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Mars seen by the Hubble Space Telescope. Photo: NASA/ESA/STScI

Seasonal flows of extremely salty water on Mars could be longer-lasting and more frequent than initially thought, though they likely aren't suitable to life as we know it, according to a study in the journal Nature Astronomy this week.

Why it matters: If these brines on the Red Planet are not habitable for microbes as we understand them, then scientists may not need to worry about potentially contaminating these regions during future missions, opening up new avenues of exploration on Mars.

What they found: Seasonal brines on Mars don't get warmer than about -55°F, a much colder temperature than life is known to thrive in.

  • Those liquids can form on about 40% of the Martian surface for as long as six hours, according to the study.

Yes, but: While the study shows it's unlikely that Earth-originating microbes could find safe purchase in Martian brines, that doesn't mean space agencies should send rovers to explore these parts of Mars from very close range.

  • It's still possible that some type of yet-to-be-discovered life on Earth could find a way to live in even this extreme environment on Mars.
  • "My hope is that our work motivates such further research into extremophiles on Earth," Edgard G. Rivera-Valentín, an author of the new study, told Axios via email.

Go deeper: Where to hunt for life on Mars

Go deeper

Miriam Kramer, author of Space
Aug 18, 2020 - Science

Spacecraft exhaust could complicate lunar science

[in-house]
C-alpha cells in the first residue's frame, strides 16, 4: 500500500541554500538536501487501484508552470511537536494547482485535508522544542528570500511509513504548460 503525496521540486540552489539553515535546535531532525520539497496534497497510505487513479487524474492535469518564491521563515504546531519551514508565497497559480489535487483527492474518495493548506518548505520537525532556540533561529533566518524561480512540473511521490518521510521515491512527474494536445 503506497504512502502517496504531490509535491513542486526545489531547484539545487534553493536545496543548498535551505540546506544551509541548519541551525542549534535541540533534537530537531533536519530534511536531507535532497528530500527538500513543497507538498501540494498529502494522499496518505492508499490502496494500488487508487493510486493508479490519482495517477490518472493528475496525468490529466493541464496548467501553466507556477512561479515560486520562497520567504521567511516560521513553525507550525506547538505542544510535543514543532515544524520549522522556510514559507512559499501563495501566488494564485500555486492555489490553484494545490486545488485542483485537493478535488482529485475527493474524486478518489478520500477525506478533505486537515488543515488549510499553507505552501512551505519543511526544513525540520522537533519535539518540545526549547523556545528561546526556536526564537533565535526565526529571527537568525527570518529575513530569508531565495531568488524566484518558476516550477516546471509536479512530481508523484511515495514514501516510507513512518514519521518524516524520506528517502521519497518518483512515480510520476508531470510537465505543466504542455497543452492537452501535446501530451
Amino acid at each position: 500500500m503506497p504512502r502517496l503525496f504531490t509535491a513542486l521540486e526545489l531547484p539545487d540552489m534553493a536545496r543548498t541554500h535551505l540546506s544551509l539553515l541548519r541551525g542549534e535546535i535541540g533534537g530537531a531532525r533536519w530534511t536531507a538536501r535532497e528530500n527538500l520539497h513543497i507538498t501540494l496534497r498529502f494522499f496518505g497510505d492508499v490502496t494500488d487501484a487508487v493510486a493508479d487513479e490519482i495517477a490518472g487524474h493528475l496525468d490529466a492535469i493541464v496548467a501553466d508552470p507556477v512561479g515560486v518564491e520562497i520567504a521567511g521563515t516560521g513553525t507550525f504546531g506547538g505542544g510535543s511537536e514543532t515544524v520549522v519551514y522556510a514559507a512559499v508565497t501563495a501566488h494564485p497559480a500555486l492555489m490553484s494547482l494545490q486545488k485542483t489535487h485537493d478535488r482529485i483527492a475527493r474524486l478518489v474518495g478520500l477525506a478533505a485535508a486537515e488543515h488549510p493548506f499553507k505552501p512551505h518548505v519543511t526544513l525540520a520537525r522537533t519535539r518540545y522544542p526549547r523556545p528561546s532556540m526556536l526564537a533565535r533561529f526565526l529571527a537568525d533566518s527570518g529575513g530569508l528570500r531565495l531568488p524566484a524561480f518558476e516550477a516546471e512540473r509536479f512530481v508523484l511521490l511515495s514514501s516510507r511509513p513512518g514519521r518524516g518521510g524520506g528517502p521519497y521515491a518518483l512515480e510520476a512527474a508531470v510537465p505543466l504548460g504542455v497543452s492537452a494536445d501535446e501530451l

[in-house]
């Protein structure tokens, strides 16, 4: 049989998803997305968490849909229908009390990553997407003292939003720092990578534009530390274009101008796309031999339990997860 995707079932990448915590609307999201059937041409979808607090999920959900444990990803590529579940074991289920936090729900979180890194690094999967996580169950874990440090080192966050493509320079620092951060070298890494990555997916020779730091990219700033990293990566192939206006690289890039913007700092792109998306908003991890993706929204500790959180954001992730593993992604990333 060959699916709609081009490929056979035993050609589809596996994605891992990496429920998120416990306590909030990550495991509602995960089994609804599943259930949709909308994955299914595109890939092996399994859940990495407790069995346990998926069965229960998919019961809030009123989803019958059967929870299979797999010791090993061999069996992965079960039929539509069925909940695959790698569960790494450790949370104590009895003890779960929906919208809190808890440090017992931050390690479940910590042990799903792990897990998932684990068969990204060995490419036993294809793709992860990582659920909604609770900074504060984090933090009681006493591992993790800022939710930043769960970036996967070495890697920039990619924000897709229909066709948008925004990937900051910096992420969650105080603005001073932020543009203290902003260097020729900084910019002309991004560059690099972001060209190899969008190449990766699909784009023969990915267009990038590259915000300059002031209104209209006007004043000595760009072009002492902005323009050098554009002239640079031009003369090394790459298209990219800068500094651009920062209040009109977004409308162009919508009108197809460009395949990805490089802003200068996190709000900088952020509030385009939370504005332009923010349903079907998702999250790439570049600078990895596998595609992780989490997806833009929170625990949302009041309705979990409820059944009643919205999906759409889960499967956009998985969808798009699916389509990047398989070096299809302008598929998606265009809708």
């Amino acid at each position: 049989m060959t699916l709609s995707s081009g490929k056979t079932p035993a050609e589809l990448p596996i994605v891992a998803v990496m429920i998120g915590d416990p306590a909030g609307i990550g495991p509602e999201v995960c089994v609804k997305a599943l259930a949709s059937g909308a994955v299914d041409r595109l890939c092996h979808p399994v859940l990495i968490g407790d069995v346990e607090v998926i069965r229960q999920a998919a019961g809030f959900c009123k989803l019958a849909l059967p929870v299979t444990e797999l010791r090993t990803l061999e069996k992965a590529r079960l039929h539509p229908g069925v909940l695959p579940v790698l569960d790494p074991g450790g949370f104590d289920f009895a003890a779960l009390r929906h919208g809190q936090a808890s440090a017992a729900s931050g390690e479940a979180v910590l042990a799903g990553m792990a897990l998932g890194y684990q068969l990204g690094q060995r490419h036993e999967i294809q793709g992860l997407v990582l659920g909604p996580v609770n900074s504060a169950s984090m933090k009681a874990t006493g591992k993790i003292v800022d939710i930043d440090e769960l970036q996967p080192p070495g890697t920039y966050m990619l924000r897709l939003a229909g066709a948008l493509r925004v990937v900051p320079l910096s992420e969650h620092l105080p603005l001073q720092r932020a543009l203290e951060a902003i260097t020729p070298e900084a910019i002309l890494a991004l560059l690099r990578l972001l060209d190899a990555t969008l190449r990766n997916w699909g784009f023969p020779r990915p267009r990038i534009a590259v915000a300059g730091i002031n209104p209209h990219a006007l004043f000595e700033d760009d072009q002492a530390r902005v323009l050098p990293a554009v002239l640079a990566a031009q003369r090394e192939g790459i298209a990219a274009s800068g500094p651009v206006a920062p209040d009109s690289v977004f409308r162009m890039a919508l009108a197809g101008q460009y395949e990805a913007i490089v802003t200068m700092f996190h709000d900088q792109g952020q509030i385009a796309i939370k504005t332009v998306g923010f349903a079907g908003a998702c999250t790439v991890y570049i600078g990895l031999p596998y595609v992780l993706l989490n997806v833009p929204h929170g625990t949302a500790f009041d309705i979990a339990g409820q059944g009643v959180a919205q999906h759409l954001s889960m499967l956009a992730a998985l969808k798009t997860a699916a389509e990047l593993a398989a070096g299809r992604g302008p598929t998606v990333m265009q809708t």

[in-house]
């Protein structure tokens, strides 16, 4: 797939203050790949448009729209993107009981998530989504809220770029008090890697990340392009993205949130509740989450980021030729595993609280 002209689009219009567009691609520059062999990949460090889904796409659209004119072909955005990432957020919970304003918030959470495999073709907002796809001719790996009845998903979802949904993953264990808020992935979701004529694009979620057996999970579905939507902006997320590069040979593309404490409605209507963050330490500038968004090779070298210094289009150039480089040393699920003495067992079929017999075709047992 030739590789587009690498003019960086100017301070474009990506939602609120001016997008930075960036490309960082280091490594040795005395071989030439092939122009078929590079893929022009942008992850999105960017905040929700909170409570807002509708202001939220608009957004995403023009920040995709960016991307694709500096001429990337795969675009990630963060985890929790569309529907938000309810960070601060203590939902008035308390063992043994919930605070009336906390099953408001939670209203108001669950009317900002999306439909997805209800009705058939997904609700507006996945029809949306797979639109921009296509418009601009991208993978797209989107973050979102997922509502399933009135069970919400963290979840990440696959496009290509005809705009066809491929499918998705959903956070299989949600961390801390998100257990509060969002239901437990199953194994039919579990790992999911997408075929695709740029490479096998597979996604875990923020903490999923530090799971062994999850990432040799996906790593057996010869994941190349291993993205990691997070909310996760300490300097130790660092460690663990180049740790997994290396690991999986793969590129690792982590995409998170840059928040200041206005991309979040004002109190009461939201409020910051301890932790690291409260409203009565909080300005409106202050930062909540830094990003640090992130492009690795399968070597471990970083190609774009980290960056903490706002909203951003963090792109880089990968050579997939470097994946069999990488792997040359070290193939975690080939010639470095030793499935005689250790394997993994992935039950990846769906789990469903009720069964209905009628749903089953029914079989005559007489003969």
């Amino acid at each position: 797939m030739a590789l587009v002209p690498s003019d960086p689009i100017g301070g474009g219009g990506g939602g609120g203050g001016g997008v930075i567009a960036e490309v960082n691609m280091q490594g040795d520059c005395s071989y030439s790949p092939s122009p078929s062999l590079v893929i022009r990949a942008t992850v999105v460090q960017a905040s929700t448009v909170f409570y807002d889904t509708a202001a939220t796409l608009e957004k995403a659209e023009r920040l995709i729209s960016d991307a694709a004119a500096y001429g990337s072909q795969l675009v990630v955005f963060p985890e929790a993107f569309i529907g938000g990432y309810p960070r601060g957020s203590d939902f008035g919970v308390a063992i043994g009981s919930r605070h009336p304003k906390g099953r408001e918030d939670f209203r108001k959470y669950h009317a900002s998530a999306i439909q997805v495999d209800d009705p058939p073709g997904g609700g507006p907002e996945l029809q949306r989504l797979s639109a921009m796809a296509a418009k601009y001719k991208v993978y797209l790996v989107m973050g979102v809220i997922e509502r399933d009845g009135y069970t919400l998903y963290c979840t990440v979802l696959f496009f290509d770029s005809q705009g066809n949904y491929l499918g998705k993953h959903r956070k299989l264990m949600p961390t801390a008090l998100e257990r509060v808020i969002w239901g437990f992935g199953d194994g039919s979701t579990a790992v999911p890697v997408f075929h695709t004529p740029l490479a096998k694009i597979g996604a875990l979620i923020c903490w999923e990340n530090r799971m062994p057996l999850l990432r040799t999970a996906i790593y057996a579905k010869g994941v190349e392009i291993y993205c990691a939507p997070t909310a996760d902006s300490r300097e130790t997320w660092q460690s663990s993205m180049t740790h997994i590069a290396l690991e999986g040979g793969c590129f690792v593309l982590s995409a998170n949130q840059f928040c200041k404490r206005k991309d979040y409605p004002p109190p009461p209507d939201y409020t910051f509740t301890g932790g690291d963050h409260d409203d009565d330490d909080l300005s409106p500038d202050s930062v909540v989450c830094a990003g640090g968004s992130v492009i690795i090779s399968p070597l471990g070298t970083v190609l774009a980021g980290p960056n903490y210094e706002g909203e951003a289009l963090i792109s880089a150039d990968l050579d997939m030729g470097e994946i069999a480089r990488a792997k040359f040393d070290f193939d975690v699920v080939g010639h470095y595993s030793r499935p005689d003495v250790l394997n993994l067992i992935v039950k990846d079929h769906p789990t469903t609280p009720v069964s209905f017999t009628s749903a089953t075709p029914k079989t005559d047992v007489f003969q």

The Moon above Earth's atmosphere. Photo: NASA

Increased activity on the Moon could make it harder for scientists to study lunar ices that may hold clues to the origins of water in the solar system.

What's happening: With NASA's Artemis program and other space agencies aiming for the Moon, the lunar surface could become a very crowded place in the coming years. Scientists are now working to parse out any unintended consequences of that exploration.

Schumer: Trump impeachment trial to start week of Feb. 8

Senate Majority Leader Chuck Schumer. Photo: The Washington Post via Getty

The Senate will begin former President Trump's impeachment trial the week of Feb. 8, Majority Leader Chuck Schumer announced Friday on the Senate floor.

Why it matters: Trump is the only president in U.S. history to be impeached twice for “incitement of insurrection" after a violent pro-Trump mob breached the U.S. Capitol, resulting in five deaths.

57 mins ago - Health

CDC extends interval between COVID vaccine doses for exceptional cases

Photo: Joseph Prezioso/AFP via Getty

Patients can space out the two doses of the coronavirus vaccine by up to six weeks if it’s "not feasible" to follow the shorter recommended window, according to updated guidance from the Centers for Disease and Control and Prevention.

Driving the news: With the prospect of vaccine shortages and a low likelihood that supply will expand before April, the latest changes could provide a path to vaccinate more Americans — a top priority for President Biden.

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